City issues trespass order against anti-racism demonstrators at Nathan Phillips Square
Group has been calling on officials to defund police since setting up encampment in June
The City of Toronto has given a group of anti-racism protesters until Monday to remove a tent encampment from Nathan Phillips Square that has been set up since June.
Demonstrator Jonathan Taylor-Brown told CBC News the city sent out about 30 security guards early Friday who walked around the square passing out letters and telling people they would have to leave by Monday.
"They will have to be dragging me away in cuffs to get me out of here by Monday night," Taylor-Brown said.
"At the very least we know we are a burden on them, we are pressuring them, which is why they have been pushing that forward to get us removed," he said.
"A lot of the people who came here were committed. They didn't want to leave, and they're not going to leave, and it's not going to be an easy thing."
The protest, which has been ongoing since June 19, was organized by Afro Indigenous Rising, which describes itself online as a "collective working towards action for de-funding the police, and for justice for Afro-Indigenous peoples affected by colonial violence."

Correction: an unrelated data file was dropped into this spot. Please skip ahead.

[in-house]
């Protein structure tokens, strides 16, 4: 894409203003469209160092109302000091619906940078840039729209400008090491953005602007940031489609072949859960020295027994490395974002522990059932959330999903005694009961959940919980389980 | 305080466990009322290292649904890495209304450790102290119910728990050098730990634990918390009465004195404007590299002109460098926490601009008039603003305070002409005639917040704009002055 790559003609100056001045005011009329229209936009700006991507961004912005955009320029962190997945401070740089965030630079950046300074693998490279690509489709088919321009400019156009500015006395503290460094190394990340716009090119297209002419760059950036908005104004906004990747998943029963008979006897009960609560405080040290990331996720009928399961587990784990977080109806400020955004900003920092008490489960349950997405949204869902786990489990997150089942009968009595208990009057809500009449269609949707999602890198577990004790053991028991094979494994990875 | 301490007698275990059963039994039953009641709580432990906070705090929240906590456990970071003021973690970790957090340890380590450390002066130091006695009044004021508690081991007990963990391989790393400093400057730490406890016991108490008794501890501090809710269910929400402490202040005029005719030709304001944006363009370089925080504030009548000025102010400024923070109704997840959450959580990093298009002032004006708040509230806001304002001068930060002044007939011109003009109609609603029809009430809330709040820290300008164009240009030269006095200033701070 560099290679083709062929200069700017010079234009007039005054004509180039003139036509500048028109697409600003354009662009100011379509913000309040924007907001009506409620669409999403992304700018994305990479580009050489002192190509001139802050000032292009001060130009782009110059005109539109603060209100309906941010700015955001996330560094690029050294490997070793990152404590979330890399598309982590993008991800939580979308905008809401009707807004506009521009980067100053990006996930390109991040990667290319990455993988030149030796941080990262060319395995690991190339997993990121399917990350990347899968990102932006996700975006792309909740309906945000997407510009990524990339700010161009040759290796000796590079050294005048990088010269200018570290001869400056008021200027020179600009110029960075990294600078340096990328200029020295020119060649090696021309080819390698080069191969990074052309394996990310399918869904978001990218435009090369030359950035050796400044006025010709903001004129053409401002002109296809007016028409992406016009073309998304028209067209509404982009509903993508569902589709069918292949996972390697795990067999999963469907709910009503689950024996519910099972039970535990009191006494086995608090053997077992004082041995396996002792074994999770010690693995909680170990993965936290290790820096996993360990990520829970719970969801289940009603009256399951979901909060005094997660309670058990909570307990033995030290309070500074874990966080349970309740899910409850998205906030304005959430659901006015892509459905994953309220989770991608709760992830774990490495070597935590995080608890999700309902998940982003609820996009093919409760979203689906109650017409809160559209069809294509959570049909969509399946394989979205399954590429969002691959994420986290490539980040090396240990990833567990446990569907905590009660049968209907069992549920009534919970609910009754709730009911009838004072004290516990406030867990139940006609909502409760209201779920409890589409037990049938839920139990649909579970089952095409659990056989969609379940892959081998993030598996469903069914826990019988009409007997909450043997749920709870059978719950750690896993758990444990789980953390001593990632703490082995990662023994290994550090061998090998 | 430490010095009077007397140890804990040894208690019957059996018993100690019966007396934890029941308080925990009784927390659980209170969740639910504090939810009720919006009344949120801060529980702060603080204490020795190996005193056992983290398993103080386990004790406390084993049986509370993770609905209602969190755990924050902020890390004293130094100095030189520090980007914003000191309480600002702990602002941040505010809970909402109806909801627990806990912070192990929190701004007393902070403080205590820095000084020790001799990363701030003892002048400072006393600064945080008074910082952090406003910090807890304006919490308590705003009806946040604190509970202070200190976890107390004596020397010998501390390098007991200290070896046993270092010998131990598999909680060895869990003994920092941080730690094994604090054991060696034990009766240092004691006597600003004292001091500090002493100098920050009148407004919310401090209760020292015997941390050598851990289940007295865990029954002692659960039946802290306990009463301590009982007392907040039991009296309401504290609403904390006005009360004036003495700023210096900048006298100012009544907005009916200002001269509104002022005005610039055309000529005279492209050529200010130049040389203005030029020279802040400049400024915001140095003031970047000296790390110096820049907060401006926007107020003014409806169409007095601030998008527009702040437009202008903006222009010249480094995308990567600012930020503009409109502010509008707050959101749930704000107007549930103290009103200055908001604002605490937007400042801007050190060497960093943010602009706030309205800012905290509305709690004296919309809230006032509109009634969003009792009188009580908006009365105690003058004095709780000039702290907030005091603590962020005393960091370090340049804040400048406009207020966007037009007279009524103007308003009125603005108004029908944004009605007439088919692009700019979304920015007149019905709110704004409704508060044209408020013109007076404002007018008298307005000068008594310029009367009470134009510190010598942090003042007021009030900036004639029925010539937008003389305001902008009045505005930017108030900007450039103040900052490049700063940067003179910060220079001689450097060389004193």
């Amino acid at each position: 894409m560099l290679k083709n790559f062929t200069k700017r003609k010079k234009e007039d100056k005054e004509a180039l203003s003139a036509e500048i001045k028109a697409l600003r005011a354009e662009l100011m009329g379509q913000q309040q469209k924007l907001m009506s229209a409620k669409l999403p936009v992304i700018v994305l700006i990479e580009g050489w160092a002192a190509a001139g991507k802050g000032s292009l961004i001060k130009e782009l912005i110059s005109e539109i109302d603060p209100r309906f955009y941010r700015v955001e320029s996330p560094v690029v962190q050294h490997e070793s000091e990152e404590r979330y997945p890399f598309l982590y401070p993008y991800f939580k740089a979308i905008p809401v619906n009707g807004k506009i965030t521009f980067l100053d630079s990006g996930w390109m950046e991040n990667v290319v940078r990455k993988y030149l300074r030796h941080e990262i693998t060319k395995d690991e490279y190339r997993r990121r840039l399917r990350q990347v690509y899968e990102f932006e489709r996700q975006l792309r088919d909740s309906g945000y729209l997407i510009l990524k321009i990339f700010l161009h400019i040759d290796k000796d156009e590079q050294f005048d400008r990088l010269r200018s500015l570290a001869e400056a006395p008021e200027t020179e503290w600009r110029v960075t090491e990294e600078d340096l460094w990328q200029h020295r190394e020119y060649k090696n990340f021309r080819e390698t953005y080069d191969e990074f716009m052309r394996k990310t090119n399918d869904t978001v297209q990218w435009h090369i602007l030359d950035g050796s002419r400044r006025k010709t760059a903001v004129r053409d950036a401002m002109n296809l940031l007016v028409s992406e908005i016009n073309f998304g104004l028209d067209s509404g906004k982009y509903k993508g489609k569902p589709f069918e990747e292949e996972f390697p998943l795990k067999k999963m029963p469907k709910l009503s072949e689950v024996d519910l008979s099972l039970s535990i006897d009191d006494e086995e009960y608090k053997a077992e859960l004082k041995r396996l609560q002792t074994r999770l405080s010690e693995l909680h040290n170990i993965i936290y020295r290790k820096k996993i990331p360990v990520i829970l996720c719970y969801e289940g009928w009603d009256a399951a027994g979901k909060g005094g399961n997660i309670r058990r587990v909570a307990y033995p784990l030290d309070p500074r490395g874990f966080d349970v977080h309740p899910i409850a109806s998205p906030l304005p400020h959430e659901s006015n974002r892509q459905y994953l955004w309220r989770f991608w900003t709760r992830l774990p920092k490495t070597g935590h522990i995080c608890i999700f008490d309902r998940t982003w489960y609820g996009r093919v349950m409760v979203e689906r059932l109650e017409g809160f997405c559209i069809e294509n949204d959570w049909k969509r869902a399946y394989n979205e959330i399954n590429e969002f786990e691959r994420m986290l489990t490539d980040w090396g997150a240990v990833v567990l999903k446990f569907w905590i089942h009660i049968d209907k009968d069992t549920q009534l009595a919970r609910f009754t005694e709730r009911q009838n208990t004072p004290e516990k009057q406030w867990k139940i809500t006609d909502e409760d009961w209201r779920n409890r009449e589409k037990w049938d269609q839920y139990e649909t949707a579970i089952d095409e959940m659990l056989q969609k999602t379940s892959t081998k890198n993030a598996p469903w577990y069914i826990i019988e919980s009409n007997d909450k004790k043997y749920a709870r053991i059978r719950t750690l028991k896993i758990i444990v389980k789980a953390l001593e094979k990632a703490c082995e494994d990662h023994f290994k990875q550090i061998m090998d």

Taylor-Brown said the group wants to see "substantial and meaningful change," and noted it has seen quite a bit of community support.
City spokesperson Brad Ross told CBC News that the demonstrators were first given notices on Tuesday, which outlined that acts like camping, open flames, the use of generators and "marking up" the square are in contravention of city bylaws.
Ross confirmed that people in the square were then issued trespassing notices Friday morning, which outlined they have until Monday to pack up their tents and stop using flames and generators.
That notice also said the city does have "legal options available," he added, which could include the removal of property. It also noted that anyone convicted of trespassing could face a fine of up to $10,000.
"We're hopeful that people who have been protesting peacefully will leave, and protest on the square if they wish in a manner that is not contrary to the bylaw," Ross said.
"They can be on the square to protest. We absolutely respect that right, it is a public square. The entire public though has a right to access that square."
The encampment is one of several protests against racism that have sprung up in Toronto in recent weeks, alongside calls to defund police.
On Monday, city council voted in favour of a series of reforms that could alter the future of policing in the city, including the creation of a non-police response team for mental health calls and a mandate to require all officers to have body-worn cameras by 2021.
The changes do not, however, include a targeted reduction of the policing budget.